You may have read about the Los Angeles Korean-fusion taco truck called Kogi BBQ that's the hottest thing in Southern Cal, Tweeting its ever-changing whereabouts to its wired and hungry foodie fans. L.A. has an extensive taco truck culture devoted to more traditional Mexican street food as well. Half the fun is looking at the brightly painted RVs that constitute these mobile restaurants, works of underground art in themselves.
Madison now has its own taco truck. Taquería El Norteño has pulled into the parking lot at Warner Park, and there it's going to stay. It has a startling paint job - in at least one incarnation, it must have been called Rico's, and in another, it was painted to resemble a brick wall - and it does not, apparently, vend in places other than the parking lot at Warner Park. When I first dropped by on an overcast afternoon when the Mallards were not in town, the proprietor was hanging out next to the RV, but he quickly returned to the mobile kitchen, washed his hands, and indicated that the tacos on the menu for the day were chicken and pork. The next day he would have steak tacos and enchiladas as well.
Tacos are just $2 and come with onions and cilantro, a slice of lime and a side container of wickedly hot, fresh green tomatillo salsa. The barbecued chicken taco was good, certainly hot, with a fairly intense red sauce; the barbecued pork taco better. Both the chicken and the pork are in chunks, not stewed and shredded, but still quite tender. The carne asada was salty and rich, but a little fatty. Other filling options listed on the menu (though not available when I've dropped by) are fried pork and crispy pork, and I still haven't made it back when the enchiladas or the tamales are on hand. Burritos are $5. There are no frills, no sides of beans, no desserts. It is, however, one of the best food deals at Warner Park, if you're heading to a Mallards game or after your MSCR softball game.
Taquería El Norteño is usually open daily from 10 a.m. to 10 p.m. There's no phone - take that, Natt Spil - and there's no Twitter feed, either.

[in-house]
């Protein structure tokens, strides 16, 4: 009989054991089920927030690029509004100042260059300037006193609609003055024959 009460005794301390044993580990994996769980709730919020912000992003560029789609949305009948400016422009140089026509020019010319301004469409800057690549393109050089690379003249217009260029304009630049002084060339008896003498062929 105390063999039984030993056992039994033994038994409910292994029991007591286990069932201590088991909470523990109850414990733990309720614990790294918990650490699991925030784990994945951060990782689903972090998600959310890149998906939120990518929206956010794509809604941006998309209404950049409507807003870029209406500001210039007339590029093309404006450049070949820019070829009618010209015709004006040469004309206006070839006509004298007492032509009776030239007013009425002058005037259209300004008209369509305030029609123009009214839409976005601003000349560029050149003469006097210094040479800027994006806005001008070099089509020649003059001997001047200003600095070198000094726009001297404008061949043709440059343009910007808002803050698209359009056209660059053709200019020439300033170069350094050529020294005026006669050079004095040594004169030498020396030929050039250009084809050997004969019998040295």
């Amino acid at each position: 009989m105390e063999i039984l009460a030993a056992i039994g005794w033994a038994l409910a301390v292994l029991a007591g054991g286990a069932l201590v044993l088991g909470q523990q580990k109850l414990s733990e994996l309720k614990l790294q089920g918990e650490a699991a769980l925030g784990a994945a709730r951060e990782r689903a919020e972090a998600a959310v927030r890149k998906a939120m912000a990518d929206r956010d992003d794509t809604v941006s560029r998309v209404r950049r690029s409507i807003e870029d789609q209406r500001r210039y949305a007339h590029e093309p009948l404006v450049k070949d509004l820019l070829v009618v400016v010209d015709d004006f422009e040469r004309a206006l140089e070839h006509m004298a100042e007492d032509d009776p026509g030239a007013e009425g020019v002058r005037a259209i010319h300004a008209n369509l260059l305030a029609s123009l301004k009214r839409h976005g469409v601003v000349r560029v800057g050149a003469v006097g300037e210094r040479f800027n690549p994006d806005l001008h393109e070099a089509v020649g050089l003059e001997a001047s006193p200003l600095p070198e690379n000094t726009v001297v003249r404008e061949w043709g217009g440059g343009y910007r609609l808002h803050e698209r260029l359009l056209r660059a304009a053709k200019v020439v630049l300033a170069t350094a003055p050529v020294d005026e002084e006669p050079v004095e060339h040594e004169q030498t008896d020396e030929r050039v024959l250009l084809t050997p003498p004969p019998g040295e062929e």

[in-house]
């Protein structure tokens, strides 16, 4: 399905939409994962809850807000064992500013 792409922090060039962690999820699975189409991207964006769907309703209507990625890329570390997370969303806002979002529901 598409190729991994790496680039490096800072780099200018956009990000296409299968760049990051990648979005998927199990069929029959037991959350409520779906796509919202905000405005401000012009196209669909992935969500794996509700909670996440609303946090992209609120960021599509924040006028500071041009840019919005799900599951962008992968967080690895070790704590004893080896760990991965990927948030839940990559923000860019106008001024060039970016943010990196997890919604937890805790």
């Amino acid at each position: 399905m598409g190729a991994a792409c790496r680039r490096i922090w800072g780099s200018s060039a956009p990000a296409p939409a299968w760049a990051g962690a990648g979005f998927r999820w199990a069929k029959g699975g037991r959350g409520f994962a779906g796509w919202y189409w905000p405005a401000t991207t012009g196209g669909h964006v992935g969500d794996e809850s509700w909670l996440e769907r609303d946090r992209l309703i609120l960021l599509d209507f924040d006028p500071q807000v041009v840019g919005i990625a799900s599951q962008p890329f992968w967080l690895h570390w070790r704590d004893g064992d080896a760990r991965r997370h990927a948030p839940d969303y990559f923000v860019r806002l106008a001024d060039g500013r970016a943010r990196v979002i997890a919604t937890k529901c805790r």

2229 S. Stoughton Rd., 608-223-9222
Habanero's has borrowed a page from Mexican burrito franchises like Qdoba and Chipotle: Customers line up and the staff stuffs a burrito according to the customer's whim from the building blocks in the steam trays.
But Habanero's is working with some good building blocks, with long, slow-simmered meats at the heart of the experience. The barbacoa (a rich shredded beef) is described as being made with cumin, cloves, garlic and oregano. The carnitas (shredded pork) is described as "seasoned with apple juice, bay leaves, fresh black pepper and then cooked for six hours." I'm not going to argue with the results, which are better than most barbecue and a step up from some dedicated Mexican restaurants. Also available: steak (seasoned with homemade adobo), chicken (ditto) and pastor (pork marinated in the adobo, then grilled). The veggie version comes with homemade guacamole.
As at the chains, the flour tortilla is laid out and christened with a generous scoop of cilantro-flecked white rice. Your choice of black or pinto beans comes next; then salsa (choose from a juicy pico de gallo, a medium green tomatillo sauce, a corn relish or a red habanero sauce), cheese, sour cream, guacamole (an extra $1.25 charge) and lettuce.
834 Water St., Sauk City, 608-643-7007
La Mexicana, a grocery and small restaurant combo, is just around the corner from where Highway 12 crosses the Wisconsin River. It has a small menu, but it's good. The chips are not complimentary, but worth a side order just for the fresh, homemade, cilantro-inflected pico de gallo that comes with the dark, thick tortillas.
Here the burritos carry their weight well. The juicy and tender shredded beef is a good pick; carne asada, al pastor, ground beef, chicken, chorizo and tongue are also on the menu. I usually end up with either the chicken enchiladas or the chile relleno, served with rice and beans, both of which used to be specials but have made their way onto the permanent menu. The enchiladas feature a deep, rich, almost smoky red sauce, and are so soft and crumbly that the corn tortillas seem to have merged on a molecular level with the chicken. Top it with smooth crema and some of that pico de gallo. The chiles rellenos (stuffed poblano peppers) have too much cheese per pepper and on one visit were incredibly too salty, but I haven't sworn off them yet.
Up to 10 Mexican beers ($2.50/bottle) are on hand. There are a handful of Formica booths for seating, and the inevitable flat-screen TV, playing Mexican sitcoms and game shows, for entertainment.
You were ready to head up to Devil's Lake anyway. Call ahead for takeout and make it a picnic.